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Simultaneous Infection of the Skin Surface and Dermal Tissue with Two Different Fungus Mimicking Pyoderma Gangrenosum: A Case Report

Authors Jia QY, Song YG, Li XQ, Mu ZL, Li RY, Li HM

Received 24 October 2020

Accepted for publication 26 January 2021

Published 15 February 2021 Volume 2021:14 Pages 163—167


Checked for plagiarism Yes

Review by Single anonymous peer review

Peer reviewer comments 2

Editor who approved publication: Dr Jeffrey Weinberg

Qiu-Yu Jia,1 Ying-Gai Song,2 Xiang-Qian Li,1 Zhang-Lei Mu,1 Ruo-Yu Li,2 Hou-Min Li1

1Department of Dermatology, Peking University People’s Hospital, Beijing, People’s Republic of China; 2Department of Dermatology, Peking University the First Hospital, Beijing, People’s Republic of China

Correspondence: Hou-Min Li
Department of Dermatology, Peking University People’s Hospital, No. 11 Xizhimen South Street, Xicheng District, Beijing, 100044, People’s Republic of China
Tel +86 (424) 390-2625

Abstract: Mucormycosis is an opportunistic fungal infection driven by subphylum Mucormycotina. Cutaneous mucormycosis is the third most common presentation of mucormycosis, and its characterized presentation is an indurated plaque that rapidly evolves to necrosis. Trichophyton rubrum is one of the most common dermatophytes that mainly cause superficial infections and seldom induce deep infections. The present report presents a case of cutaneous fungal infection, in which two kinds of fungus were isolated, and the skin lesion mimicked pyoderma gangrenosum. Trichophyton rubrum was isolated from the crust and hyphae of subphylum Mucormycotina were found in dermal tissue. The irregular systemic and topical use of steroid therapy is the possible cause of the mixed fungal infection in this patient, suggesting the importance of regular steroid therapy.

Keywords: cutaneous mucormycosis, Trichophyton rubrum infection, cutaneous infection, lower leg, steroid therapy


Mucormycosis is an opportunistic fungal infection of the fungi of subphylum Mucormycotina, which can cause various types of infections.1,2 Cutaneous mucormycosis is the third most common presentation of mucormycosis after rhinocerebral and pulmonary mucormycosis, and the skin lesions are mostly localized.3 Furthermore, the clinical presentation is nonspecific, and an indurated plaque that rapidly evolves to necrosis is commonly found.1 Trichophyton rubrum (T. rubrum) is one of the most common dermatophytes, which usually causes superficial skin infection, such as tinea corporis and cruris, tinea manus and pedis, and onychomycosis. In some immunocompromised patients, T. rubrum can also cause deep fungal infection.4

Case Report

A 58-year-old male presented to our clinic with a one-month history of ulcer on the left lower leg (Figure 1). One month ago, an off-white patch with an erythematous halo appeared on his left lower leg during the treatment of autosensitization dermatitis. Approximately eight weeks ago, the patient topically administered traditional Chinese medicine on the lower legs to prevent eczema. In the next few days, red patches appeared on the lower legs, accompanied by pruritus. The patient was diagnosed with drug eruption and was treated with antibiotics and antihistamine for approximately three weeks at a local hospital. During the subsequent three weeks, erosion appeared on the left lower leg, and the skin lesions extended to the trunk and upper extremity, accompanied by intense itching. The patient was admitted to the Inpatient Department and was diagnosed with autosensitization dermatitis. This patient was treated with betamethasone by intramuscular injection, venous antibiotics, oral antihistamine, and topical glucocorticoid. One month ago, the previous lesions in the trunk and upper extremity improved, but a new off-white patch with an erythematous halo appeared on the left lower leg, with a size of 5×6 cm. This patient did not have diabetes mellitus or other immunosuppressive conditions.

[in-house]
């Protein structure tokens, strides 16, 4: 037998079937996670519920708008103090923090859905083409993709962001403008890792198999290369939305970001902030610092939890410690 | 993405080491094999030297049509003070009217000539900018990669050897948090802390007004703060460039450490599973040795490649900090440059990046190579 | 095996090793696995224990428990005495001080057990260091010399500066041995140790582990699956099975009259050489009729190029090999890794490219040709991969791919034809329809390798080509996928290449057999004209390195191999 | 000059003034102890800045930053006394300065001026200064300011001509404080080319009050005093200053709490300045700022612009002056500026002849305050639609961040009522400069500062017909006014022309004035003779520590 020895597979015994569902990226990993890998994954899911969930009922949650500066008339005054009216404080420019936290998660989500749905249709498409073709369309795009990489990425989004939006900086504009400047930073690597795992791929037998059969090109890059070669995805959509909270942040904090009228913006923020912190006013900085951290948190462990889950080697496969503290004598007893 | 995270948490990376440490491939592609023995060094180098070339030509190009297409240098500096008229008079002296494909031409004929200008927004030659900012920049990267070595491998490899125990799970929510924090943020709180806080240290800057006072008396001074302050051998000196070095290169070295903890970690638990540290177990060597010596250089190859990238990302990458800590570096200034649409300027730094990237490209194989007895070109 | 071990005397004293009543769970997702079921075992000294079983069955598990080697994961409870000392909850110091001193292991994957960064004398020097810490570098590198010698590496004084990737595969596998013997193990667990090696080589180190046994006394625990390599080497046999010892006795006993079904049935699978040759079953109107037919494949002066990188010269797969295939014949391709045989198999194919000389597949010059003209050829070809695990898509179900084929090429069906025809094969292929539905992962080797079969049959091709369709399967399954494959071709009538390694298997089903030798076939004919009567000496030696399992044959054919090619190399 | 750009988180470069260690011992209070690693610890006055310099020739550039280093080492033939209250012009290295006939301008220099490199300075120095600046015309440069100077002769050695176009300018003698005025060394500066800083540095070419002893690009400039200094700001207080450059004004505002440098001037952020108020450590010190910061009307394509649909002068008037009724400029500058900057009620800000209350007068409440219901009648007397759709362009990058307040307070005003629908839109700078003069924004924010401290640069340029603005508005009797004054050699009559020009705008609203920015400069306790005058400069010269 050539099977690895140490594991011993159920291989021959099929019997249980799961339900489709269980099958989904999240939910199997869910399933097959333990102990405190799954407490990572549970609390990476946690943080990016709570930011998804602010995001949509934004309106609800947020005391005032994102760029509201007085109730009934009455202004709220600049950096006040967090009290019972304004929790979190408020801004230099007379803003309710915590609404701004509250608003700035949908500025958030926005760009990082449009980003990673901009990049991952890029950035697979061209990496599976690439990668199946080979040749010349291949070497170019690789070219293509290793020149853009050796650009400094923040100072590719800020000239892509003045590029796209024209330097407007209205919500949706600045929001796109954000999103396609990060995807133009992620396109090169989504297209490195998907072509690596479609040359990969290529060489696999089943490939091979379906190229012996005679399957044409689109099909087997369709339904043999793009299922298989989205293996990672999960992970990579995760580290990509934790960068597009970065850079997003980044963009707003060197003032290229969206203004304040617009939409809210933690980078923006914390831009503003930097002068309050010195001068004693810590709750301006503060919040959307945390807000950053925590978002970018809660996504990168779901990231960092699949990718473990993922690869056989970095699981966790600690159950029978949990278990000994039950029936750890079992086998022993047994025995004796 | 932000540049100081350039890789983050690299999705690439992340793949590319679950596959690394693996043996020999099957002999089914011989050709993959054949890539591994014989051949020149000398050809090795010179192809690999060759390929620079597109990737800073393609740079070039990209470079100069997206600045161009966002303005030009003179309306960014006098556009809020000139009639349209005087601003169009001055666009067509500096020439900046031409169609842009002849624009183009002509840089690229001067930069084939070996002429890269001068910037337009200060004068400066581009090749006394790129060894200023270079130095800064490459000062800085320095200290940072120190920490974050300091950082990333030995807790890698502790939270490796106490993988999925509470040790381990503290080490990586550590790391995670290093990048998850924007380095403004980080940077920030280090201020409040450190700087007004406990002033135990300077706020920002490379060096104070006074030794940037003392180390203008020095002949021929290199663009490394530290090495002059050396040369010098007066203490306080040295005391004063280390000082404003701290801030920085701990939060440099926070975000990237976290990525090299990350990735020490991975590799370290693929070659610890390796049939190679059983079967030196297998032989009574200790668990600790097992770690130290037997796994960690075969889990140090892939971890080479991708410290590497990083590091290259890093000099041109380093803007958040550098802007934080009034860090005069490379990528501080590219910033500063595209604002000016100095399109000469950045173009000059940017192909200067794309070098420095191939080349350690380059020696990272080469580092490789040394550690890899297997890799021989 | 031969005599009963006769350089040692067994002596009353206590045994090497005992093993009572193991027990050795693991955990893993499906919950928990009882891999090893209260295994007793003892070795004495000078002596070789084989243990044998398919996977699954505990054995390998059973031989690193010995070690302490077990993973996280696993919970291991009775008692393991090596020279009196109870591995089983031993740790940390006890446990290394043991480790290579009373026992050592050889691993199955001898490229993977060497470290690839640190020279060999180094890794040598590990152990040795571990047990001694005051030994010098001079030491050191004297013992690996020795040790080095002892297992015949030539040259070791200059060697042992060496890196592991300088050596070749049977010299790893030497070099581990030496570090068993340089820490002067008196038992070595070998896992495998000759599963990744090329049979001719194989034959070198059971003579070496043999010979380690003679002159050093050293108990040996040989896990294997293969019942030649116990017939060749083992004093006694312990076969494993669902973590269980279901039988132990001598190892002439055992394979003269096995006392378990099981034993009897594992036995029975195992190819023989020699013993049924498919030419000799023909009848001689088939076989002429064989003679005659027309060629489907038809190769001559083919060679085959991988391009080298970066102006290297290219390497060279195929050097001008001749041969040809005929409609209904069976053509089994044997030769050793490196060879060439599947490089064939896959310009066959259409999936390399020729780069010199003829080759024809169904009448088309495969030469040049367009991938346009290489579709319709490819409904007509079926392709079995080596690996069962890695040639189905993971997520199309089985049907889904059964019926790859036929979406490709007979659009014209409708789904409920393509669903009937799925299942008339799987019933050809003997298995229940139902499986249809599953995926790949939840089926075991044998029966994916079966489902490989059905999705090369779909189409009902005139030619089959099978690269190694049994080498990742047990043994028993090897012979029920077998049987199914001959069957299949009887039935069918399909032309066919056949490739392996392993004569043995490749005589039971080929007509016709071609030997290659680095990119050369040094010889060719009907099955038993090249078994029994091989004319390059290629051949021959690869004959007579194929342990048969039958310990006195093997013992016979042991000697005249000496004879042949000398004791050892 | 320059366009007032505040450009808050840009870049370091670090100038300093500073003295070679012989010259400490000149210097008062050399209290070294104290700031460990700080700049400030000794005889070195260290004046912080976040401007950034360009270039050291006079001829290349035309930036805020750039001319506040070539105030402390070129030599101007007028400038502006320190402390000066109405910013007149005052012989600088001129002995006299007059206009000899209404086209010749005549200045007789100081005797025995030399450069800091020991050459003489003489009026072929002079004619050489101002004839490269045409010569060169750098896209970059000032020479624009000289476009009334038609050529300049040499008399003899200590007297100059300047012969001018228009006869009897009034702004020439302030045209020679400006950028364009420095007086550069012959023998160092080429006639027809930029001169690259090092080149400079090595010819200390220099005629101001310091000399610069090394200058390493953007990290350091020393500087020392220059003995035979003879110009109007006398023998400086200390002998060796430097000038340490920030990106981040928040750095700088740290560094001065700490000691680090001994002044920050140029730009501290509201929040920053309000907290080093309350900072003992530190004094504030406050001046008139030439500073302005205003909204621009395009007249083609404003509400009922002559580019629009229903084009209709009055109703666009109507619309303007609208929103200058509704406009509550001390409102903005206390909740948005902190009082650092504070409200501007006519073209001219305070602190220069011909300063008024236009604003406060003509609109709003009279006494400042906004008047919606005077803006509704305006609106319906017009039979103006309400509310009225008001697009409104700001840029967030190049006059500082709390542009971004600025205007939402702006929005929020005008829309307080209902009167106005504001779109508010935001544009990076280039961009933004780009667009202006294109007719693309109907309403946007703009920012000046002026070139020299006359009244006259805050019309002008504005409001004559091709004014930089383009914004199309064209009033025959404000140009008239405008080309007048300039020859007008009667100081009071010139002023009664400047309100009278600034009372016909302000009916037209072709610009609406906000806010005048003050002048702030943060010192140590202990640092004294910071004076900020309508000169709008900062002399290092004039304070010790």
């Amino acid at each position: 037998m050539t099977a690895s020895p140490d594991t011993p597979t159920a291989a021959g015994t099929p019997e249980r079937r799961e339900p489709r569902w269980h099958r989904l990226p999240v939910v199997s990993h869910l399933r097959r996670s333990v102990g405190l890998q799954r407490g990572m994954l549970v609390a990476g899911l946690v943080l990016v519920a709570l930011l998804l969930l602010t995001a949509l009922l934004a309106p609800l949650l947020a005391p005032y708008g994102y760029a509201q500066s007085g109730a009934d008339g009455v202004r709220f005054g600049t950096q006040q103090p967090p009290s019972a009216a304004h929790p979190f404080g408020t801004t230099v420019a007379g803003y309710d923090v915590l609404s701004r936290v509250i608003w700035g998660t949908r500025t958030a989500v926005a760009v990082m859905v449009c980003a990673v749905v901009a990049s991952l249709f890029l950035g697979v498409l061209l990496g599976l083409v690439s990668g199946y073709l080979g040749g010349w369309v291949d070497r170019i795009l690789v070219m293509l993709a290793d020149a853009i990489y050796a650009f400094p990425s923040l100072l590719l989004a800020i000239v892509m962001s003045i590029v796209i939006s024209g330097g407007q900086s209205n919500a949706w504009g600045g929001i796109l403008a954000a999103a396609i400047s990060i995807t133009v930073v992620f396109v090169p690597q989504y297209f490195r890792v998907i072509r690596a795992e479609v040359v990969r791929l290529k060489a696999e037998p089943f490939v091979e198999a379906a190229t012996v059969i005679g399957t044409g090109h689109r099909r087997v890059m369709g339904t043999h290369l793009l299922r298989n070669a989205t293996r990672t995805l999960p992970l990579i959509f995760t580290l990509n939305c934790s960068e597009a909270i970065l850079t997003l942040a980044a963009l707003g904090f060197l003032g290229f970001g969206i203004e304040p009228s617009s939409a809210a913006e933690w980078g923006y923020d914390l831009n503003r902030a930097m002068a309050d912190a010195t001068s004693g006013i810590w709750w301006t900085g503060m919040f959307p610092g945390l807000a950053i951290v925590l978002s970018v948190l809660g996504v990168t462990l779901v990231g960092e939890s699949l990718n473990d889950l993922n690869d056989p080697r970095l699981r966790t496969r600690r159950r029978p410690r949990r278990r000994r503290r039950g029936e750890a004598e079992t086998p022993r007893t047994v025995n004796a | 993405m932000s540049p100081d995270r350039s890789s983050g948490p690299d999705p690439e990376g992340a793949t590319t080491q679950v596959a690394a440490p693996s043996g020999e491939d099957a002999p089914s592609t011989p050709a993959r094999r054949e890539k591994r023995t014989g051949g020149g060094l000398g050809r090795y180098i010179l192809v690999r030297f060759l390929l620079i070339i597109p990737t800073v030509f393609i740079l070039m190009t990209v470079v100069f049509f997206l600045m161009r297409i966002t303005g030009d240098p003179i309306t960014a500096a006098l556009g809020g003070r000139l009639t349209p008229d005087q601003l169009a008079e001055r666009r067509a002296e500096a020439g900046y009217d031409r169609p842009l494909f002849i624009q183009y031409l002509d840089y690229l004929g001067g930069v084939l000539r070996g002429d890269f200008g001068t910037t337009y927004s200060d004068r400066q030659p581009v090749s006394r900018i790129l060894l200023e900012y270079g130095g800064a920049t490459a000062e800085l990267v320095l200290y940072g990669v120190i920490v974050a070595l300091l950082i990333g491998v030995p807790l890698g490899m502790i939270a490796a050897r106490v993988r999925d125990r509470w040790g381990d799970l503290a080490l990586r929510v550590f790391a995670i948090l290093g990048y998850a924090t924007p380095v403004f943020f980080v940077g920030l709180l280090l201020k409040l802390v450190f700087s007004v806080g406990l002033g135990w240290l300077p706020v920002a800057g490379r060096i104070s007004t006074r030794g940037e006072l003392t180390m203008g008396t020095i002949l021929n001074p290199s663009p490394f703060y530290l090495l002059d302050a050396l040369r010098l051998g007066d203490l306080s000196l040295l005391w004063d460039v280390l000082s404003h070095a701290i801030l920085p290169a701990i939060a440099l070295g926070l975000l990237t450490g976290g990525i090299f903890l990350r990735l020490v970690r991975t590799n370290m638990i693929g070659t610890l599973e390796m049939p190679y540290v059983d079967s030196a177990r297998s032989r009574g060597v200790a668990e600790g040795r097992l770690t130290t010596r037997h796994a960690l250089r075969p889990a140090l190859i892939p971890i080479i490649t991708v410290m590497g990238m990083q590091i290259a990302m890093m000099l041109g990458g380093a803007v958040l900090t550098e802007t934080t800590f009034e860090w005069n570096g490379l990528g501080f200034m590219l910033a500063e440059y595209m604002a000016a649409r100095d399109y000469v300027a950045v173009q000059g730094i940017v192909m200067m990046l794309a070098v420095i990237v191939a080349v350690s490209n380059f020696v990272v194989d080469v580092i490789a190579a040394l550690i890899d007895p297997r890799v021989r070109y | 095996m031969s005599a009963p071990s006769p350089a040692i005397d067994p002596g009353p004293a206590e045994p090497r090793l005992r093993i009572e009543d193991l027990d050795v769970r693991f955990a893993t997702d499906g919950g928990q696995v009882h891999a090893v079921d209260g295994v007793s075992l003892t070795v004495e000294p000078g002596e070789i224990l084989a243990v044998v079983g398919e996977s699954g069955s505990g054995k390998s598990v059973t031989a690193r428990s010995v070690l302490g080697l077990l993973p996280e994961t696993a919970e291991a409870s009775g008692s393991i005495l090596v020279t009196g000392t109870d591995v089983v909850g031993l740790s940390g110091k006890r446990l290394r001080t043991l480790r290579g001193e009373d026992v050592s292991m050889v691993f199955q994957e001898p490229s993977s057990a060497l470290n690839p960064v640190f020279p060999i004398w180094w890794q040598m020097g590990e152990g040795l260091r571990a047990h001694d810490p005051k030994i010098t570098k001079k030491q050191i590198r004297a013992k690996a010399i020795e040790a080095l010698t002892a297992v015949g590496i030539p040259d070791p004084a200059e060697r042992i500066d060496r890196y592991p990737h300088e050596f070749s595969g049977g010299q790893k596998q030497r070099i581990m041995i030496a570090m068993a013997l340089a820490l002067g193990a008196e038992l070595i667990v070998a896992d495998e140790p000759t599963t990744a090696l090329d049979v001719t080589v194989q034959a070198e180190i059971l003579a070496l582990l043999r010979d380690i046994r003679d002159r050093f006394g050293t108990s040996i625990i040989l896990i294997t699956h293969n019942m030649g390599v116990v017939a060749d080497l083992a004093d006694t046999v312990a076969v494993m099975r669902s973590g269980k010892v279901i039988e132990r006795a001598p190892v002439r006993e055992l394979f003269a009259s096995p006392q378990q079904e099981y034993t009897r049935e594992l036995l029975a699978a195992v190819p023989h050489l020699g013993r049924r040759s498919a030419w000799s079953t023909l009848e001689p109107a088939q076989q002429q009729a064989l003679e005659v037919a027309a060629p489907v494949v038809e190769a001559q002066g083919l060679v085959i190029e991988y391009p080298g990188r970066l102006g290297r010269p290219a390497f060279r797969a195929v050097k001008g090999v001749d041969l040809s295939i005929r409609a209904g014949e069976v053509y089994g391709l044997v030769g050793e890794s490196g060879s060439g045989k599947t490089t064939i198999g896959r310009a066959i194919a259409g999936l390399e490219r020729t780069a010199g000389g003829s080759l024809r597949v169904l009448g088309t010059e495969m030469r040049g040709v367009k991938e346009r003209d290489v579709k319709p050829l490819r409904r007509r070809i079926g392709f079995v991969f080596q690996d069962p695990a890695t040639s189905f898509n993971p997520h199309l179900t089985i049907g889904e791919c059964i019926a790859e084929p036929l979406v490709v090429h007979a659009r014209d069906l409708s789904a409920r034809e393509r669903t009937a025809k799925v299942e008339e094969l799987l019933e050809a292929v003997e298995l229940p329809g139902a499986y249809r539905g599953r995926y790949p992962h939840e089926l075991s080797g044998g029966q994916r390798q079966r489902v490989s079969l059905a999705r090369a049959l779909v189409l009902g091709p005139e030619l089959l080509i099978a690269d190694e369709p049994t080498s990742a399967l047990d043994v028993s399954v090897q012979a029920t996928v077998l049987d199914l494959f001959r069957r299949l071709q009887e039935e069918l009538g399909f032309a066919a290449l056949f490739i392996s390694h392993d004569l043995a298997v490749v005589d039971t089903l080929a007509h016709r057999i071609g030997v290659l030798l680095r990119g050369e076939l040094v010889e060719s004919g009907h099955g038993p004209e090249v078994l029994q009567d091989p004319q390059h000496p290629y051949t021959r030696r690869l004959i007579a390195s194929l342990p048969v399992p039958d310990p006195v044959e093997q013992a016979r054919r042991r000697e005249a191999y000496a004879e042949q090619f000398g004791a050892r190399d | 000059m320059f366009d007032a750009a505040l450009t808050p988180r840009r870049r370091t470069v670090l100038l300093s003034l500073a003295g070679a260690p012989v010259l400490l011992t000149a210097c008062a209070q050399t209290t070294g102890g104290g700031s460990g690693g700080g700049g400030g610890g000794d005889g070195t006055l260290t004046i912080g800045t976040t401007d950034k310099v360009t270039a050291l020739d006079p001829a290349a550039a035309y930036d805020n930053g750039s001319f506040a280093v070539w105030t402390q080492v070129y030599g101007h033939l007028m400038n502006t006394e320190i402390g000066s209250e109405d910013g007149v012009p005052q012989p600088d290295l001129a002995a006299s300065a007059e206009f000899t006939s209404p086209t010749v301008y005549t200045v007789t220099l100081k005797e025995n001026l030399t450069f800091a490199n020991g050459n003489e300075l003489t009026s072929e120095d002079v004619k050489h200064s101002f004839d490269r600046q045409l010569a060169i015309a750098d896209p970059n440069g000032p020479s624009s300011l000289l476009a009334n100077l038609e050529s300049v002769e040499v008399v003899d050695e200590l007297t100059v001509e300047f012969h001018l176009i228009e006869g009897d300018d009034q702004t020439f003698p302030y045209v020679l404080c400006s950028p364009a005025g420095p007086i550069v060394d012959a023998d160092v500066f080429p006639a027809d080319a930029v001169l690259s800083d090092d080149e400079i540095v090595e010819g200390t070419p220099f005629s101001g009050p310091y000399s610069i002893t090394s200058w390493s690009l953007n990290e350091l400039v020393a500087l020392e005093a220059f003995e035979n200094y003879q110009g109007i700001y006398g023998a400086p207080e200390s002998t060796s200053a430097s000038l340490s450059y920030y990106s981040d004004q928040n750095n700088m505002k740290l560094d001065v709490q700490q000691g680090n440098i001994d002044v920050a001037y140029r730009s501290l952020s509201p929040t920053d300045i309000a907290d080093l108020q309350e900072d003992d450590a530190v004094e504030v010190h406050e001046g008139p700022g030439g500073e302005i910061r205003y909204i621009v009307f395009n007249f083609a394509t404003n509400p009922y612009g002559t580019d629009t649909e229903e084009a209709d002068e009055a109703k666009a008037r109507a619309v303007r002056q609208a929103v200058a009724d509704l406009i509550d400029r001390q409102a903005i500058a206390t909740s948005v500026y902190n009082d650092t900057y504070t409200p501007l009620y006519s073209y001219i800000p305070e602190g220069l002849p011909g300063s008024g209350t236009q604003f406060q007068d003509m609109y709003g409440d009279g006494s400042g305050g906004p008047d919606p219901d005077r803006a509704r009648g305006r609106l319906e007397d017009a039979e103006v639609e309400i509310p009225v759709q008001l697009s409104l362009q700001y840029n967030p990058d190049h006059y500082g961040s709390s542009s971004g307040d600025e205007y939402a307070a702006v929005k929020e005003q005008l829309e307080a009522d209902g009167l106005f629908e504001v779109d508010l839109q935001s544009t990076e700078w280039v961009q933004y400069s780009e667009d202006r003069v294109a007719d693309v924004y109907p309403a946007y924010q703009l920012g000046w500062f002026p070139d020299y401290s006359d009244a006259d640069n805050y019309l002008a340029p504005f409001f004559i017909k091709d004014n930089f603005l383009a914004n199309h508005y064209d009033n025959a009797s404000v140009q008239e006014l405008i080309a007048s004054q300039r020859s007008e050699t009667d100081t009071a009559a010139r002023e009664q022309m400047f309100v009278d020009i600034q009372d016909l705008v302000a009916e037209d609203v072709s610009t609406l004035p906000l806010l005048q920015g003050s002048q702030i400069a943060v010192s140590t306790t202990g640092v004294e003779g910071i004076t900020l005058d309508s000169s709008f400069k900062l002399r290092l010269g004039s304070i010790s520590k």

Figure 1 (A) An off-white patch with an erythematous halo localized in the left lower leg in size of 5×6 cm. (B) The lesion evolved to a painful ulcer with rapid growth in the next few days. (C) Surgical debridement was performed and all of the devitalized tissues were removed. (D) The lesion after debridement for 2 months.

Based on the skin manifestation, pyoderma gangrenosum (PG) was considered. Meanwhile, oral glucocorticoids were started, betamethasone was injected into the lesion, and a pathological examination was performed. However, the lesion aggravated to a painful ulcer with rapid growth in the next few days. After broad non-septate hyphae with right-angled branches were found in the dermis in the skin pathology examination, the patient was diagnosed with suspected skin mucormycosis. Interestingly, the KOH examination of the crust on the ulcer revealed a thin septate hypha (Figure 2). The crust culture under 25°C revealed T. rubrum growth.

Figure 2 (A) Broad non-septate hypha were found in the dermis in hematoxylin eosin staining. (B) Broad non-septate hypha were found in the dermis in periodic acid schiff staining. (C) Immunohistochemical staining with M.oryzae antibody was positive. (D) The KOH examination of the crust on the ulcer showed thin septate hypha.

The disease was confirmed as mixed fungal infection caused by T. rubrum and fungi of subphylum Mucormycotina. Based on this, the investigators decided to start treatment with oral itraconazole of 200 mg bid and topical amphotericin B solution. In addition, surgical debridement was performed, and all devitalized tissues were removed. After two months, the improvement on the lesion was significant. After five months, the lesion totally healed.

Laboratory Examinations